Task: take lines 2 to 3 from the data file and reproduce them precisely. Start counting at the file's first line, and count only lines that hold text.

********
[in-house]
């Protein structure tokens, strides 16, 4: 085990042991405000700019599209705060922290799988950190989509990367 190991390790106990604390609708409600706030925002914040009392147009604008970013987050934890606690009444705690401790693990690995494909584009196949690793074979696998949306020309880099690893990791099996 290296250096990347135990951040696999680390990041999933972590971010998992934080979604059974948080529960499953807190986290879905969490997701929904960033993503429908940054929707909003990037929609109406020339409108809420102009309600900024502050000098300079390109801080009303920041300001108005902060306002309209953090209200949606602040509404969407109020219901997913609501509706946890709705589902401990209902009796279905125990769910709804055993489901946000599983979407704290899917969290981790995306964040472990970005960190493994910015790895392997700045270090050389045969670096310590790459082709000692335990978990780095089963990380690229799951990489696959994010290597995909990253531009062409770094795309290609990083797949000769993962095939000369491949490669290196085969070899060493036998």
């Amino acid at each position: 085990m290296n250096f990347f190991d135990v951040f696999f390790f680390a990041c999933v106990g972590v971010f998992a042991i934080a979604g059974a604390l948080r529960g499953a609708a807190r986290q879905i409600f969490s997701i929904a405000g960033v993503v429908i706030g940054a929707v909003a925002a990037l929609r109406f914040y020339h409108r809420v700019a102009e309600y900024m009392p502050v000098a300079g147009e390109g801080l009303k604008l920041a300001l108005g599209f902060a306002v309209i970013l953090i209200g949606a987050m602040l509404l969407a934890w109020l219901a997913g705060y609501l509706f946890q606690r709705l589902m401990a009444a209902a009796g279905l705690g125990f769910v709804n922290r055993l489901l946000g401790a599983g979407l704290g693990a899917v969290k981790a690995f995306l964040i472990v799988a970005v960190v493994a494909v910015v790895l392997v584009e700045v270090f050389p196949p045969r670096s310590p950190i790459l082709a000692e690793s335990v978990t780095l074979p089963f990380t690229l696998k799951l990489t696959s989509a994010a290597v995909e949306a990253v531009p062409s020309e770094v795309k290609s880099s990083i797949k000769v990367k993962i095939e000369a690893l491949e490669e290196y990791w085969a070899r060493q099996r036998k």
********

């Protein structure tokens, strides 16, 4: 085990042991405000700019599209705060922290799988950190989509990367 190991390790106990604390609708409600706030925002914040009392147009604008970013987050934890606690009444705690401790693990690995494909584009196949690793074979696998949306020309880099690893990791099996 290296250096990347135990951040696999680390990041999933972590971010998992934080979604059974948080529960499953807190986290879905969490997701929904960033993503429908940054929707909003990037929609109406020339409108809420102009309600900024502050000098300079390109801080009303920041300001108005902060306002309209953090209200949606602040509404969407109020219901997913609501509706946890709705589902401990209902009796279905125990769910709804055993489901946000599983979407704290899917969290981790995306964040472990970005960190493994910015790895392997700045270090050389045969670096310590790459082709000692335990978990780095089963990380690229799951990489696959994010290597995909990253531009062409770094795309290609990083797949000769993962095939000369491949490669290196085969070899060493036998």
């Amino acid at each position: 085990m290296n250096f990347f190991d135990v951040f696999f390790f680390a990041c999933v106990g972590v971010f998992a042991i934080a979604g059974a604390l948080r529960g499953a609708a807190r986290q879905i409600f969490s997701i929904a405000g960033v993503v429908i706030g940054a929707v909003a925002a990037l929609r109406f914040y020339h409108r809420v700019a102009e309600y900024m009392p502050v000098a300079g147009e390109g801080l009303k604008l920041a300001l108005g599209f902060a306002v309209i970013l953090i209200g949606a987050m602040l509404l969407a934890w109020l219901a997913g705060y609501l509706f946890q606690r709705l589902m401990a009444a209902a009796g279905l705690g125990f769910v709804n922290r055993l489901l946000g401790a599983g979407l704290g693990a899917v969290k981790a690995f995306l964040i472990v799988a970005v960190v493994a494909v910015v790895l392997v584009e700045v270090f050389p196949p045969r670096s310590p950190i790459l082709a000692e690793s335990v978990t780095l074979p089963f990380t690229l696998k799951l990489t696959s989509a994010a290597v995909e949306a990253v531009p062409s020309e770094v795309k290609s880099s990083i797949k000769v990367k993962i095939e000369a690893l491949e490669e290196y990791w085969a070899r060493q099996r036998k």